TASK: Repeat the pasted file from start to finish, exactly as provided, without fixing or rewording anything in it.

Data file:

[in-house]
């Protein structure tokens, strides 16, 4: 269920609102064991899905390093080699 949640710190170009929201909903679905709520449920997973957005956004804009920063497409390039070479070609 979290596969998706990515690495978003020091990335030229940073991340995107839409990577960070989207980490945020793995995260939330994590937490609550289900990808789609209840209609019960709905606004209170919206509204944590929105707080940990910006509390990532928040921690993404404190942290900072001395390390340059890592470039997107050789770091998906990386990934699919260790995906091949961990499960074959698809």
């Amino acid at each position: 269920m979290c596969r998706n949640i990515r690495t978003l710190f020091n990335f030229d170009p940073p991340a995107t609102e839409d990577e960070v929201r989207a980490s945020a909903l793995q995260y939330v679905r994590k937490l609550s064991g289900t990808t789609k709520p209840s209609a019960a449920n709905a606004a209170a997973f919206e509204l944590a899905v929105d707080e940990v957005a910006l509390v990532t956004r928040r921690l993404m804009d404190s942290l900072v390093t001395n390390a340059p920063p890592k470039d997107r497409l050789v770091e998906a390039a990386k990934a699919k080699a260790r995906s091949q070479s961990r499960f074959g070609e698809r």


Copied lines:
[in-house]
């Protein structure tokens, strides 16, 4: 269920609102064991899905390093080699 949640710190170009929201909903679905709520449920997973957005956004804009920063497409390039070479070609 979290596969998706990515690495978003020091990335030229940073991340995107839409990577960070989207980490945020793995995260939330994590937490609550289900990808789609209840209609019960709905606004209170919206509204944590929105707080940990910006509390990532928040921690993404404190942290900072001395390390340059890592470039997107050789770091998906990386990934699919260790995906091949961990499960074959698809």
């Amino acid at each position: 269920m979290c596969r998706n949640i990515r690495t978003l710190f020091n990335f030229d170009p940073p991340a995107t609102e839409d990577e960070v929201r989207a980490s945020a909903l793995q995260y939330v679905r994590k937490l609550s064991g289900t990808t789609k709520p209840s209609a019960a449920n709905a606004a209170a997973f919206e509204l944590a899905v929105d707080e940990v957005a910006l509390v990532t956004r928040r921690l993404m804009d404190s942290l900072v390093t001395n390390a340059p920063p890592k470039d997107r497409l050789v770091e998906a390039a990386k990934a699919k080699a260790r995906s091949q070479s961990r499960f074959g070609e698809r």